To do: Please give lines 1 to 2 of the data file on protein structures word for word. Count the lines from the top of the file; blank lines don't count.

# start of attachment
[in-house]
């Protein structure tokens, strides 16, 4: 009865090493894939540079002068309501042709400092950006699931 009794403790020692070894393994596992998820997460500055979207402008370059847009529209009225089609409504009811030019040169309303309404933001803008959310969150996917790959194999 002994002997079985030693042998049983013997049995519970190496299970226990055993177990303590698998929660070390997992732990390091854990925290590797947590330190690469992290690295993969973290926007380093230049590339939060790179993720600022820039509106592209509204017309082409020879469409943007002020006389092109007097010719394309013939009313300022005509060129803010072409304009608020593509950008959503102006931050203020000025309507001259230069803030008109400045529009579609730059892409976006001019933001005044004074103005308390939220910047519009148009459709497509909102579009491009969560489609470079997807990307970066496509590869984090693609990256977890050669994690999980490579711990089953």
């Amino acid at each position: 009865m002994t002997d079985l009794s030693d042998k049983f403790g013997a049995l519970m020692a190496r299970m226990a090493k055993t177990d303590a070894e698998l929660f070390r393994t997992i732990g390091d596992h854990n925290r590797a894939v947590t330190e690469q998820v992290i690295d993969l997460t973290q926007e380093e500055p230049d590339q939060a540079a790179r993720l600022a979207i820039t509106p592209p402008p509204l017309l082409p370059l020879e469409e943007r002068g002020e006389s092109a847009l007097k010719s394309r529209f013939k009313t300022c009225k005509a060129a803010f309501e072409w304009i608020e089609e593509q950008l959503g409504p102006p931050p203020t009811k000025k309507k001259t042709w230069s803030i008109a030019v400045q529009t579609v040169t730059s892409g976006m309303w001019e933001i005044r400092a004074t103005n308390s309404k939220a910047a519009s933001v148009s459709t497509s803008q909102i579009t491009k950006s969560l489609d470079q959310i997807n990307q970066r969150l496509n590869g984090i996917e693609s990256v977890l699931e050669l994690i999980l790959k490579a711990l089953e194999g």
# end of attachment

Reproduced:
[in-house]
């Protein structure tokens, strides 16, 4: 009865090493894939540079002068309501042709400092950006699931 009794403790020692070894393994596992998820997460500055979207402008370059847009529209009225089609409504009811030019040169309303309404933001803008959310969150996917790959194999 002994002997079985030693042998049983013997049995519970190496299970226990055993177990303590698998929660070390997992732990390091854990925290590797947590330190690469992290690295993969973290926007380093230049590339939060790179993720600022820039509106592209509204017309082409020879469409943007002020006389092109007097010719394309013939009313300022005509060129803010072409304009608020593509950008959503102006931050203020000025309507001259230069803030008109400045529009579609730059892409976006001019933001005044004074103005308390939220910047519009148009459709497509909102579009491009969560489609470079997807990307970066496509590869984090693609990256977890050669994690999980490579711990089953």